iPhone Life magazine

WWDC 2013 Brings iOS 7 and More!

iOS 7

It's time for Apple's annual Worldwide Developer Conference (WWDC) and with it a new version of the company's mobile operating system and more!

Apple had a lot to announce regarding Macs and Mac OS, including the new OS X Mavericks in a break from cat-based names. But this is iPhone Life, so here's what's new in the iOS world:

iOS 7

The first thing you will notice about iOS 7 is the flat, almost simple design. Jony Ive, Apple's celebrated hardware design guru, has added software to his responsibilities and has brought his Braun and Dieter Rams inspired philosophy to iOS. There are still gradients but gone are the skeuomorphic elements of trying to represent the real world inside apps. There will be fans and detractors, but it's clear this is the future of iOS. So get used to it! As Sir Jony Ive stated, "The interface is purposely unobtrusive. Conspicuous ornamentation has been stripped away. Unnecessary bars and buttons have been removed. And in taking away design elements that don’t add value, suddenly there’s greater focus on what matters most: your content."

There are some special effects, such as parallax and translucency between planes of views, to create depth. The screen comes alive as you rotate the device. I've noticed the biggest change is an emphasis of white background versus black. This could have the unintended consequence of drawing more battery power, and being difficult to use in the dark, as the brightness could be a problem.

Apple's internal apps, like the Calendar, Weather, Calculator, and even the Compass embrace this cleaner design. Even the status bar is streamlined with a simpler signal strength bar that will probably have its detractors. A lot of this look owes itself to Microsoft Windows Phone, for better or worse, and it's only fair as all of the phone providers have done their share of imitation.

Folders can now hold pages of apps, which is long overdue. With 900,000 apps in the app store, we need a better way to keep track of them all. You can access Notification Center from the lockscreen without unlocking the device. This will be more convenient, but perhaps less secure. Control Center is accessible from a quick swipe up, from anywhere, giving access to the most commonly used tasks, like Bluetooth settings and even a built-in flashlight, which will quickly obsolete several apps!

control center

All apps will be able to multitask without impacting battery life. iOS 7 will notice which apps you use frequently and give them plenty of background cycles. You can double click to enter a multitasking view, similar to CoverView, letting you switch between active apps by viewing a decent size thumbnail of the screen as opposed to just the app icon. Safari also has a similar view on theoretically unlimited windows instead of the previous limitation of 8 tabs.

multitasking

AirDrop will let you share media with other AirDrop-capable devices without having to physically touch the devices of those other folks. This was a direct hit against Samsung's commercials featuring high fiving phone owners swapping videos by touch.

AirDrop

Siri has been enhanced, with more voices, including male and female English options.  And Siri has been integrated with several car manufacturers.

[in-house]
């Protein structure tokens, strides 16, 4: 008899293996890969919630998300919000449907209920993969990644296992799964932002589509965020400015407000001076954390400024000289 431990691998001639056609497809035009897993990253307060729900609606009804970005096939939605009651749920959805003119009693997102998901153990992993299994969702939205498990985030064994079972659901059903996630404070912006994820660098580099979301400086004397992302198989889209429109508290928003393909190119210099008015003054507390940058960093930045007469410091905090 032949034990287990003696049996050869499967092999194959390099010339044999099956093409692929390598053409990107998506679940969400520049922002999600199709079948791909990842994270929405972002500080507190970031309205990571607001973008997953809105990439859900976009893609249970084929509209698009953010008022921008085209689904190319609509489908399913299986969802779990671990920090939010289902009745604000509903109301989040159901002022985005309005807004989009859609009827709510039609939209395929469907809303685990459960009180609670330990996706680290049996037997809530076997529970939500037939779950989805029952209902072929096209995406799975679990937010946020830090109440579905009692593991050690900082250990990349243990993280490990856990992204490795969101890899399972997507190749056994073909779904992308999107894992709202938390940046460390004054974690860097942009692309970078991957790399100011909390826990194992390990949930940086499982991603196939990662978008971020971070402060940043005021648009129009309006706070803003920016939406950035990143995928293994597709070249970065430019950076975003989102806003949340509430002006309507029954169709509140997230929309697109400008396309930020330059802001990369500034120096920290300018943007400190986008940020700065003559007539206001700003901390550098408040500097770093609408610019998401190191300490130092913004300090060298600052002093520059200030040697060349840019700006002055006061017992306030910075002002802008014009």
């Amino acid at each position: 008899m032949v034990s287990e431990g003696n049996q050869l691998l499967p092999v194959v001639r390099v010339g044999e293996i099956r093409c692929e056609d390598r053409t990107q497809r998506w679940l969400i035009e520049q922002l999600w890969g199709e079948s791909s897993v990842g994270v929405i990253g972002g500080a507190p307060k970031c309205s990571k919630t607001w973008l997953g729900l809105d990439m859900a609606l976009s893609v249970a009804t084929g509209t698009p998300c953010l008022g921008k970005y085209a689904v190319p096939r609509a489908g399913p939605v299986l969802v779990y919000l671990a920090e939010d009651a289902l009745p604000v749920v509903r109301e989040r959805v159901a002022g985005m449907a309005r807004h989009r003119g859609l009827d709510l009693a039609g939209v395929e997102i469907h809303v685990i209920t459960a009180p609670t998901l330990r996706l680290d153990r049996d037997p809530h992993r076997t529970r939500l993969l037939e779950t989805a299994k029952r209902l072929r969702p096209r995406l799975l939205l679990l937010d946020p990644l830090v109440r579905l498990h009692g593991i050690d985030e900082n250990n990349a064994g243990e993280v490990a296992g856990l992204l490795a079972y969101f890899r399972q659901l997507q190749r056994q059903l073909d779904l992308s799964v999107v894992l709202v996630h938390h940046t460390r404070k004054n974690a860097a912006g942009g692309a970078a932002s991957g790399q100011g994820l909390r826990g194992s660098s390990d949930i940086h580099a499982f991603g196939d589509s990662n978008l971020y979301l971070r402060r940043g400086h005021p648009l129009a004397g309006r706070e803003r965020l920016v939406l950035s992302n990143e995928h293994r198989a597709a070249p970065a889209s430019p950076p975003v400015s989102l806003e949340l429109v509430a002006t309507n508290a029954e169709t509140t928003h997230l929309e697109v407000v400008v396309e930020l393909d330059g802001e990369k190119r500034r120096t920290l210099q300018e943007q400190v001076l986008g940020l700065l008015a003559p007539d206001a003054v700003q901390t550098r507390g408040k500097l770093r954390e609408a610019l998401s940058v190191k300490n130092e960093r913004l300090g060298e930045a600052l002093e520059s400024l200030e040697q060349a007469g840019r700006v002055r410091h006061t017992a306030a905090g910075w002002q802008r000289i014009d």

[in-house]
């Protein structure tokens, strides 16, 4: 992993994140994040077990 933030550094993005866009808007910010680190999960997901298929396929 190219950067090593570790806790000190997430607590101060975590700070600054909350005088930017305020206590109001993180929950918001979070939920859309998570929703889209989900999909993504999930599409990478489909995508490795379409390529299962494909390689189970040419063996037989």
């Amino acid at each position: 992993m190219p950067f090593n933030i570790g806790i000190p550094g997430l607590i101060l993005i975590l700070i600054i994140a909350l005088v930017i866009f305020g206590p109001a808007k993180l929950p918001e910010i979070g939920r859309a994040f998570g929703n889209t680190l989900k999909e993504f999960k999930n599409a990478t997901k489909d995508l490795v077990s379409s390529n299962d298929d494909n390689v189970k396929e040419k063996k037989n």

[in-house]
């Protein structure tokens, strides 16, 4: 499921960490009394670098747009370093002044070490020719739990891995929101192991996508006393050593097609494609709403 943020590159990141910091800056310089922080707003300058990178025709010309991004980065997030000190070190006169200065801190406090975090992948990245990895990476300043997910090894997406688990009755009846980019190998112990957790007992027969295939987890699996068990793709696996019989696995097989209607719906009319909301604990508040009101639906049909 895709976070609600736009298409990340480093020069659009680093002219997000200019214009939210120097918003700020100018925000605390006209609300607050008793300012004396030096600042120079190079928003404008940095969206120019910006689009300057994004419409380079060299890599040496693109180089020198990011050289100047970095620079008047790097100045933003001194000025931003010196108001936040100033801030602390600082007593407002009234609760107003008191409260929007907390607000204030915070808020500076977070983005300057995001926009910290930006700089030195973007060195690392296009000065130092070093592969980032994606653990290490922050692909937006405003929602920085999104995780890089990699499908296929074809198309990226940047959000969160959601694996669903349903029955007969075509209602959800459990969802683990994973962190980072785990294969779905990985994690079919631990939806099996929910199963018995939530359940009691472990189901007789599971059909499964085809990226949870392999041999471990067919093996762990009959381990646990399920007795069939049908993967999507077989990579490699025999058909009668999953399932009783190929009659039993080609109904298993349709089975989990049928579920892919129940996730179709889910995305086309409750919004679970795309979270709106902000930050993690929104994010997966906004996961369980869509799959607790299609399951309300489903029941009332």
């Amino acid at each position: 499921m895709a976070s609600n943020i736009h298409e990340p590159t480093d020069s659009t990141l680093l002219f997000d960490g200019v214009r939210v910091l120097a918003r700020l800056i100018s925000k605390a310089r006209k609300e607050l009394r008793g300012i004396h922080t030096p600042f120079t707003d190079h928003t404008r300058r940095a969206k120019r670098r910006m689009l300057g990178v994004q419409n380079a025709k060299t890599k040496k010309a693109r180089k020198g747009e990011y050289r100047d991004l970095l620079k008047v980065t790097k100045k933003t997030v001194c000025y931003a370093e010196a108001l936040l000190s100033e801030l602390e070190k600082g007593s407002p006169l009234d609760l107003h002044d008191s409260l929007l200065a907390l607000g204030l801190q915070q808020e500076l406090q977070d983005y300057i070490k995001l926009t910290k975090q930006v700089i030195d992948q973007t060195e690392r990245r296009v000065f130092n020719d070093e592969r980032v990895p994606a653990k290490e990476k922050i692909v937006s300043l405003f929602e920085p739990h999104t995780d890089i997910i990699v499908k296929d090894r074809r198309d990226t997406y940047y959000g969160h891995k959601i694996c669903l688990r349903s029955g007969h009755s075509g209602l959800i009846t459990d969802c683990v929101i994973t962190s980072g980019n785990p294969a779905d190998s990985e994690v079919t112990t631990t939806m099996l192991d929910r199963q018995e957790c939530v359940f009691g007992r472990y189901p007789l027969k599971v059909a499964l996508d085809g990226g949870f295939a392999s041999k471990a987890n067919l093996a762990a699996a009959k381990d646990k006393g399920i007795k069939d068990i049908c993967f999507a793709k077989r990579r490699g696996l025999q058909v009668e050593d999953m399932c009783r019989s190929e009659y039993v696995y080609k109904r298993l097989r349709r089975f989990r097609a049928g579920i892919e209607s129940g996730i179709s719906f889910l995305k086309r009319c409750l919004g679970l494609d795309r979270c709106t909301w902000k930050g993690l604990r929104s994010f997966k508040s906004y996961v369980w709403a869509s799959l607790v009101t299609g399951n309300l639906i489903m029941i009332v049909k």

The App Store has been enhanced to help you find apps popular near you, which will be great for location-based apps and tourists, and you can also search by age range. The App Store will also be able to update your apps without making it a manual process.

iTunes Radio is a shot across the bow to Pandora, Spotify, and other such services. iTunes Radio is built right into the Music app and offers popular categories of music. And as you can imagine, it's dead simple to buy a song from within the app. iTunes Radio is free with ads, or if you are a paying iTunes Match customer, as I am, it's free with no ads.  And it works on Apple TV, too!

itunes radio

One Mac OS feature that helps iOS users is the ability to send maps and directions right to your iPhone. Those directions appear on the iPhone's lockscreen so you are ready to swipe and go! Another area of overlap between Mac OS and iOS is the addition of iBooks for the Mac, so you can leverage your investment in electronic books and then use the large screen of your computer to read it. iCloud Keychain keeps track of your passwords across all Apple devices, so this should make life easier.

There are a lot more features that Apple didn't cover, but one that caught my eye is blocking for phone calls, Facetime, and Messages.  My wife gets a lot of unwanted text messages and now she can block them at no charge!

iPhones are wildly successful, which also makes them a popular target for thieves. Now, you can prevent activations without access to your iCloud password, after a wipe. This should make iPhone theft less attractive.

As CEO Tim Cook said, iOS 7 is, "the biggest thing to happen to iOS since the iPhone." And you already know how to use it. Apple may not have introduced a new iPhone, but with iOS 7, Apple has turned your old iPhone into something new.

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Todd Bernhard's picture

Todd Bernhard is founder of No Tie Software, an app developer specializing in Ringtones and Sound FX including AutoRingtone.

An iPhone is almost always attached to his hip, but over the years, Bernhard has owned an Apple Newton, a Motorola Marco, an HP 95LX, a Compaq iPaq, a Palm Treo, and a Nokia e62.

In addition to writing for iPhone Life, Mr. Bernhard has written for its sister publications, PocketPC Magazine and The HP Palmtop Paper.